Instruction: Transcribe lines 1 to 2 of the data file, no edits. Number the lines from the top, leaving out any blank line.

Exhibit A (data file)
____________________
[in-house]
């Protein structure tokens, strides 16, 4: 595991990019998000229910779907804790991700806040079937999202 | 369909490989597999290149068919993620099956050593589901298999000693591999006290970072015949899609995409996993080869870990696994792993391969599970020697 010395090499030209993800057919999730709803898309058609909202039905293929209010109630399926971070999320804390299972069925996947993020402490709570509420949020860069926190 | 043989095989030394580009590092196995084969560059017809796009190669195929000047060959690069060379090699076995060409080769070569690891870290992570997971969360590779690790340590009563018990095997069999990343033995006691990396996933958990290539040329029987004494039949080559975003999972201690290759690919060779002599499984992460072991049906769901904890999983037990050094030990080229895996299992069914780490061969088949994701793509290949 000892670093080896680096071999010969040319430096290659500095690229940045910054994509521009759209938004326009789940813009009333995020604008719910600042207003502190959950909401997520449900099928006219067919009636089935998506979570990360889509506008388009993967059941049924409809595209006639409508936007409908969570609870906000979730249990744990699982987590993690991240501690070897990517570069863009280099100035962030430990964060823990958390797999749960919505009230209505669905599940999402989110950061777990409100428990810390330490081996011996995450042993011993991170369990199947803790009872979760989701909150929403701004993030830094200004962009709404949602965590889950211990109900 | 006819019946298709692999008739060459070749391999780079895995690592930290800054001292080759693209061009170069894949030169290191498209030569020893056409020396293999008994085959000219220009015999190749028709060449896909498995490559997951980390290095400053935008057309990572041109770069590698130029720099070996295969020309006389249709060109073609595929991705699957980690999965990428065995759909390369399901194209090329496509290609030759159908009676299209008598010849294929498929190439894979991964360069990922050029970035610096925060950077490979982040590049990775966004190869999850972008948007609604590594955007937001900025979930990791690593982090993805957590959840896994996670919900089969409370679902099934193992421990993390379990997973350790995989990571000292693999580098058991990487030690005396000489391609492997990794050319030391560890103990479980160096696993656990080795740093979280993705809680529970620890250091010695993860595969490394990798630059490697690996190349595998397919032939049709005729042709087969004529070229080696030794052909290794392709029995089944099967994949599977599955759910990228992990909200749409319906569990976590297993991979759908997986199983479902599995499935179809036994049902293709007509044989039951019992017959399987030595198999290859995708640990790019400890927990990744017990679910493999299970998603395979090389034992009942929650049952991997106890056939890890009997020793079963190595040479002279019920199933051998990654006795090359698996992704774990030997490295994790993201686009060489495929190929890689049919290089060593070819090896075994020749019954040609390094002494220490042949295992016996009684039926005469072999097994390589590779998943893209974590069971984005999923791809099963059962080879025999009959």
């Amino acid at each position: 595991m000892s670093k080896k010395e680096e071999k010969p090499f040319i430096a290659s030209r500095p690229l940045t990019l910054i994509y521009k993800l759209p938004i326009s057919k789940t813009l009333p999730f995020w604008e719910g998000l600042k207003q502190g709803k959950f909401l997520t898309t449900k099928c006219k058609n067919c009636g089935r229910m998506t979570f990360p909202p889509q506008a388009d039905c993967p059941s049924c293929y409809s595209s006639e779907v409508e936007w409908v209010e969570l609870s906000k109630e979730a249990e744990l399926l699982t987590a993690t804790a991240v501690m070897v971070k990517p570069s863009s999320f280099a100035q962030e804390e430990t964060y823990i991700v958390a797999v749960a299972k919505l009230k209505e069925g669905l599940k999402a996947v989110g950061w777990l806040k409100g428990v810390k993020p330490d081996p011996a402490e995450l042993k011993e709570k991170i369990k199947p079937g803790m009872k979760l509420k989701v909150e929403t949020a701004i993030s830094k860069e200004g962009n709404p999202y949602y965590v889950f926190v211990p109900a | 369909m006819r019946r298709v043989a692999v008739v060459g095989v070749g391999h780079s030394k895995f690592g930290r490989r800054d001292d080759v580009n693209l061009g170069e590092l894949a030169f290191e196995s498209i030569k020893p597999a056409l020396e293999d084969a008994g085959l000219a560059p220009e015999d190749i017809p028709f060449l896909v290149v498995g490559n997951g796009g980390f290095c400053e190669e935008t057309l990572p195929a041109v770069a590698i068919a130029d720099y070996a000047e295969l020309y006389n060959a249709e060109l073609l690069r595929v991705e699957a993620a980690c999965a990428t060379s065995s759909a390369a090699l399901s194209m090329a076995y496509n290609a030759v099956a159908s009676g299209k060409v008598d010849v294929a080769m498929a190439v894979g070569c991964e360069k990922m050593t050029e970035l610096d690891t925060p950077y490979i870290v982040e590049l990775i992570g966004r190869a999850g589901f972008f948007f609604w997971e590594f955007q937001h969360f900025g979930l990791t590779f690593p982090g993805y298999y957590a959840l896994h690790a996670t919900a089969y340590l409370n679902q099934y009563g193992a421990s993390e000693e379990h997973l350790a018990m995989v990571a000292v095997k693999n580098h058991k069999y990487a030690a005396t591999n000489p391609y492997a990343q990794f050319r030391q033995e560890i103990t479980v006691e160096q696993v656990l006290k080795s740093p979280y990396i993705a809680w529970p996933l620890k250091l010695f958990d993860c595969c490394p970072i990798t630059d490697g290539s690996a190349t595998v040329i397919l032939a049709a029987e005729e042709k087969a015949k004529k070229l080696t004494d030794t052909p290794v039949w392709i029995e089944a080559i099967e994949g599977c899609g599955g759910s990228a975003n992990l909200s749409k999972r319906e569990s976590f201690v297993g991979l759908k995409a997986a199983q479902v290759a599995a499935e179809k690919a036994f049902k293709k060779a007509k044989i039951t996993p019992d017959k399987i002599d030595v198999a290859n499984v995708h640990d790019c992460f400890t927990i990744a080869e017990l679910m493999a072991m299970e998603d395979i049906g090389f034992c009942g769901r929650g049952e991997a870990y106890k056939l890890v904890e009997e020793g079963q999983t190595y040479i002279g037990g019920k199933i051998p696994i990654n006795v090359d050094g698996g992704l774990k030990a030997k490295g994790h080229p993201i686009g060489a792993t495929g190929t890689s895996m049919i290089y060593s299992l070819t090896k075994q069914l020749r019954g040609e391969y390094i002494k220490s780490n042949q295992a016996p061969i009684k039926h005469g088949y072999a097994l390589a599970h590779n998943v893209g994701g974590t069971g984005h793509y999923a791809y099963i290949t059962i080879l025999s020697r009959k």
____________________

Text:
[in-house]
């Protein structure tokens, strides 16, 4: 595991990019998000229910779907804790991700806040079937999202 | 369909490989597999290149068919993620099956050593589901298999000693591999006290970072015949899609995409996993080869870990696994792993391969599970020697 010395090499030209993800057919999730709803898309058609909202039905293929209010109630399926971070999320804390299972069925996947993020402490709570509420949020860069926190 | 043989095989030394580009590092196995084969560059017809796009190669195929000047060959690069060379090699076995060409080769070569690891870290992570997971969360590779690790340590009563018990095997069999990343033995006691990396996933958990290539040329029987004494039949080559975003999972201690290759690919060779002599499984992460072991049906769901904890999983037990050094030990080229895996299992069914780490061969088949994701793509290949 000892670093080896680096071999010969040319430096290659500095690229940045910054994509521009759209938004326009789940813009009333995020604008719910600042207003502190959950909401997520449900099928006219067919009636089935998506979570990360889509506008388009993967059941049924409809595209006639409508936007409908969570609870906000979730249990744990699982987590993690991240501690070897990517570069863009280099100035962030430990964060823990958390797999749960919505009230209505669905599940999402989110950061777990409100428990810390330490081996011996995450042993011993991170369990199947803790009872979760989701909150929403701004993030830094200004962009709404949602965590889950211990109900 | 006819019946298709692999008739060459070749391999780079895995690592930290800054001292080759693209061009170069894949030169290191498209030569020893056409020396293999008994085959000219220009015999190749028709060449896909498995490559997951980390290095400053935008057309990572041109770069590698130029720099070996295969020309006389249709060109073609595929991705699957980690999965990428065995759909390369399901194209090329496509290609030759159908009676299209008598010849294929498929190439894979991964360069990922050029970035610096925060950077490979982040590049990775966004190869999850972008948007609604590594955007937001900025979930990791690593982090993805957590959840896994996670919900089969409370679902099934193992421990993390379990997973350790995989990571000292693999580098058991990487030690005396000489391609492997990794050319030391560890103990479980160096696993656990080795740093979280993705809680529970620890250091010695993860595969490394990798630059490697690996190349595998397919032939049709005729042709087969004529070229080696030794052909290794392709029995089944099967994949599977599955759910990228992990909200749409319906569990976590297993991979759908997986199983479902599995499935179809036994049902293709007509044989039951019992017959399987030595198999290859995708640990790019400890927990990744017990679910493999299970998603395979090389034992009942929650049952991997106890056939890890009997020793079963190595040479002279019920199933051998990654006795090359698996992704774990030997490295994790993201686009060489495929190929890689049919290089060593070819090896075994020749019954040609390094002494220490042949295992016996009684039926005469072999097994390589590779998943893209974590069971984005999923791809099963059962080879025999009959």